116 3rd St SE
Cedar Rapids, Iowa 52401
Eldy Miller, mayor of Ely, will find out Monday how much American Rescue Plan Act funding his town will receive from Linn County for a critical infrastructure project in the city.
Miller, along with Iowa Environmental Council Water Program Manager Alicia Vasto and USDA Rural Development State Director Theresa Greenfield, discussed the challenges smaller Iowa communities face when it comes to funding infrastructure projects during The Gazette’s Iowa Ideas conference this week.
“Infrastructure is the shared things a community needs to thrive and be successful,” Vasto said. “In addition to the typical things we think of, it also encompasses natural features, the places people go for recreation, other social structures, health care and child care systems.”
For Miller, the issue of keeping up with infrastructure improvements is timely as Ely seeks $1 million in ARPA funding from the county for a city water treatment facility. Miller said the project, which is estimated to cost $3.5 million, is necessary because the city has a hard water issue that sometimes makes the city’s water look yellow.
The Linn County Board of Supervisors will decide where to allocate its ARPA funds during its Monday meeting.
Additionally, the city is seeking $987,000 in funds to cover the added costs for a $2.8 million sewer improvement project that was originally estimated to cost $1.8 million before the COVID-19 pandemic. Miller said the difference in cost was due to material and labor shortages.
“We had to move forward with the project no matter what as it was the third phase of a three-step infrastructure project in our town,” Miller said. “We have already increased residents' utility bills to cover the cost.”
In their discussion about ARPA funding, all of the supervisors said Ely would more than likely receive funding, but probably not its total request. The county received more than 70 applications for the $13 million that’s available. More funding is expected to go toward non profits and other social services, which the county is prioritizing.
Other cities including Marion, Springville, Hiawatha, Central City and Bertram are also seeking county funding for water and sewer infrastructure projects. The total request is $6 million.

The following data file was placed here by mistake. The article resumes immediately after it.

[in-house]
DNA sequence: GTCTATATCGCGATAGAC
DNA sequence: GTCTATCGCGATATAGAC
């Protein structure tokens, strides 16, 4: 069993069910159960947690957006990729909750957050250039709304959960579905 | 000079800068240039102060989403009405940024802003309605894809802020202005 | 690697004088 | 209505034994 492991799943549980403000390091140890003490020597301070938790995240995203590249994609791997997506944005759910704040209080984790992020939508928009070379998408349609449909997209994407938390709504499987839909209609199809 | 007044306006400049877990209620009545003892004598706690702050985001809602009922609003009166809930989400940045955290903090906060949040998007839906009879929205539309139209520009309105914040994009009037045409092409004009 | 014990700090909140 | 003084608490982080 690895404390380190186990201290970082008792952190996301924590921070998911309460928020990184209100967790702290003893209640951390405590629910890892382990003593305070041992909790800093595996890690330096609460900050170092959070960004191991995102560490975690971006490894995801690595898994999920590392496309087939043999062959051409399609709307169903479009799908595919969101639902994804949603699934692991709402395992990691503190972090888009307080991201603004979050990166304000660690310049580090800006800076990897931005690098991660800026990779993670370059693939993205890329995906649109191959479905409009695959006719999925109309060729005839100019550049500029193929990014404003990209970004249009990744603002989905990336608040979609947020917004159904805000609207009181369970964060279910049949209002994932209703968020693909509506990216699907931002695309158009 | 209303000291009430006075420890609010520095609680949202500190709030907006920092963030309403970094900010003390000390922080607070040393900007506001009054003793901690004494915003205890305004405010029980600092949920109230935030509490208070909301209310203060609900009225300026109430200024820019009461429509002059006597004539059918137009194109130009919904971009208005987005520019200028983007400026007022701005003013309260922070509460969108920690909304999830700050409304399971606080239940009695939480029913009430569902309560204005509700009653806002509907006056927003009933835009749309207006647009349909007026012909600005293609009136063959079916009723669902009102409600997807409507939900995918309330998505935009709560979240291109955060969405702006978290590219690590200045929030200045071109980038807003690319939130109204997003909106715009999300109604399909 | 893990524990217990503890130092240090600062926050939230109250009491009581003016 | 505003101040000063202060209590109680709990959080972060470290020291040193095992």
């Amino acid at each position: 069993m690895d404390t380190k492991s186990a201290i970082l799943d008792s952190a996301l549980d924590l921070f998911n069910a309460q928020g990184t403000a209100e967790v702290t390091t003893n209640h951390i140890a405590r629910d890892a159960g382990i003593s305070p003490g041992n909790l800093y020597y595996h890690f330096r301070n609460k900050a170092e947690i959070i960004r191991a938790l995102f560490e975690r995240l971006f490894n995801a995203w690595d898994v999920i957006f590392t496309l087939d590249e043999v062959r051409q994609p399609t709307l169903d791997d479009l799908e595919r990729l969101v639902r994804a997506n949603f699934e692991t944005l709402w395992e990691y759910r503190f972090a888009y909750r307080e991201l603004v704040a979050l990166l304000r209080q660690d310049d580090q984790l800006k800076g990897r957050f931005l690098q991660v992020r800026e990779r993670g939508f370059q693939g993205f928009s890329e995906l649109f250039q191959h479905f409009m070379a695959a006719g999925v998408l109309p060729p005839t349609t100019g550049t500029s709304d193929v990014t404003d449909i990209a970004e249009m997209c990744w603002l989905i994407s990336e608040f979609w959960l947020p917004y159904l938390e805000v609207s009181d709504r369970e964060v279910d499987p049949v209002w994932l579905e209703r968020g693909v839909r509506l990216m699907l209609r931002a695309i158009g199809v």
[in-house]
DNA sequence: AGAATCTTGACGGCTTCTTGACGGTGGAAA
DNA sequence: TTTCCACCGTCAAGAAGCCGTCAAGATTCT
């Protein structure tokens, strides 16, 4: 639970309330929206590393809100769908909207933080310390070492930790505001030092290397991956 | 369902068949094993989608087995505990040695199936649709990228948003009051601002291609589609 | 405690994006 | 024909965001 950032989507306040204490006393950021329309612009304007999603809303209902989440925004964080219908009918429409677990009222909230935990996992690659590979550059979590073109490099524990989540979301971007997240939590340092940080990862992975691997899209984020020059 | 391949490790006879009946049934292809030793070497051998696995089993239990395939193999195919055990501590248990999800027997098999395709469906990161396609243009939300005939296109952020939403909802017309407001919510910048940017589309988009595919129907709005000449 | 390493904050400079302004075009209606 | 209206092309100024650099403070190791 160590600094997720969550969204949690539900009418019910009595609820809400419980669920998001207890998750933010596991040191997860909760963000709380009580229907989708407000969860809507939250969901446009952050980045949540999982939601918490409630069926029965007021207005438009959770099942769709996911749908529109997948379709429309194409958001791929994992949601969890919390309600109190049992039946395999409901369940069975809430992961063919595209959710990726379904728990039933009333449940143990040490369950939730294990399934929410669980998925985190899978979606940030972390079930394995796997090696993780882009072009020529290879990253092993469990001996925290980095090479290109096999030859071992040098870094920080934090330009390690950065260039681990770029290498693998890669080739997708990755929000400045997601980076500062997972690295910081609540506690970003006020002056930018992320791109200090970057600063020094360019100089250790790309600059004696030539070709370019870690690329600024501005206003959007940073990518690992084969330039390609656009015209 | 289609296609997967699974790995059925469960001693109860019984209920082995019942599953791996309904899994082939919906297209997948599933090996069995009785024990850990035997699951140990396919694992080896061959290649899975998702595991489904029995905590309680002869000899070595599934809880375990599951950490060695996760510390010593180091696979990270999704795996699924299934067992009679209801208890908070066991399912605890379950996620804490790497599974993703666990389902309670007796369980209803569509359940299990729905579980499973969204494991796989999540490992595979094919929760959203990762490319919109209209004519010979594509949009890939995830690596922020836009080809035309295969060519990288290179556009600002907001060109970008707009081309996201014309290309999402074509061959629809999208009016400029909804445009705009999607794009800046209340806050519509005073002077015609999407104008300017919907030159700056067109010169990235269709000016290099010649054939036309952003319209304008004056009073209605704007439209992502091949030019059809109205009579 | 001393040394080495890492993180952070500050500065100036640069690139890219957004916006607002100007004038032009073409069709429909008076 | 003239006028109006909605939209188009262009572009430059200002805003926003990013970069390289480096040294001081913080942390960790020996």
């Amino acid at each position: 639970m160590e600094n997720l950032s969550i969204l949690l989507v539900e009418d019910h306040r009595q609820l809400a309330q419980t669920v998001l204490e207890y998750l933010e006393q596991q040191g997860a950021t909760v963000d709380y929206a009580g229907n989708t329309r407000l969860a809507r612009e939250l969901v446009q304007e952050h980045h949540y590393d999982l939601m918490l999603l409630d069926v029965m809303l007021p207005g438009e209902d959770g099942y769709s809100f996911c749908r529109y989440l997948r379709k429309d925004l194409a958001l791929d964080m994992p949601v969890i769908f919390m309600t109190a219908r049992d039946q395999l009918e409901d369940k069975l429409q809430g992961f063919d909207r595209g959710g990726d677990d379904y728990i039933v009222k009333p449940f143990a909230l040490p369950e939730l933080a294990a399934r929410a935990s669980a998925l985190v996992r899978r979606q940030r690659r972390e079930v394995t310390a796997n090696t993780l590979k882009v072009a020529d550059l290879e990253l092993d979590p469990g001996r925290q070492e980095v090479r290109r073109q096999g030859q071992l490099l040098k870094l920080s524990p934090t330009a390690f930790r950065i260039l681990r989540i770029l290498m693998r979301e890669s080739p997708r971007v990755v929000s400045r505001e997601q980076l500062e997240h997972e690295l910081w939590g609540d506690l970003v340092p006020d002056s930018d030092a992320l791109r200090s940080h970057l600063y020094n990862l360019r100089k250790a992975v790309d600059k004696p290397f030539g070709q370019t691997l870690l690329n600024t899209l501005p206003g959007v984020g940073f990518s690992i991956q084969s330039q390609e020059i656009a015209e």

“The plan we have right now is whatever funding the city does receive, to apply it towards the sewer project loan to help pay it down quicker. We are aware of a program at the state level with SRF Loan forgiveness that we could potentially use towards the water treatment facility,” Miller said, referring to the State Revolving Fund.
Ely’s example is similar to others across the state of Iowa. Small communities struggle to pay for infrastructure projects because many of them also have been losing population — or, at best maintaining population — and not growing a residential tax base.
Greenfield pointed out that many of Iowa’s smaller and rural communities don’t have full-time staff members dedicated to writing grants and seeking available funding, so the network and connections may be small as well.
“We always say you know you’re in a small town when you don’t have a grant writer,” Greenfield said. “A lot of times infrastructure projects are so complex that you have to get an enormous amount of stakeholders involved. USDA has 50 programs and we have found a lack of capacity in communities as one of the biggest hurdles.”
“Our smaller communities don’t have experts for everything,” Vasto added. “They may not have the capacity to know what funding options are and they may not know where to turn to get assistance for their various needs.”
The panelists agreed that the most successful small towns have people who are engaged and involved with different parts of the community.
“The secret sauce is people,” Greenfield said. “It’s about having folks who love their community and will get involved, help build that road map and plan for the community. And anything we can do to lift people and support them, that’s what we’re interested in working hard to do.”
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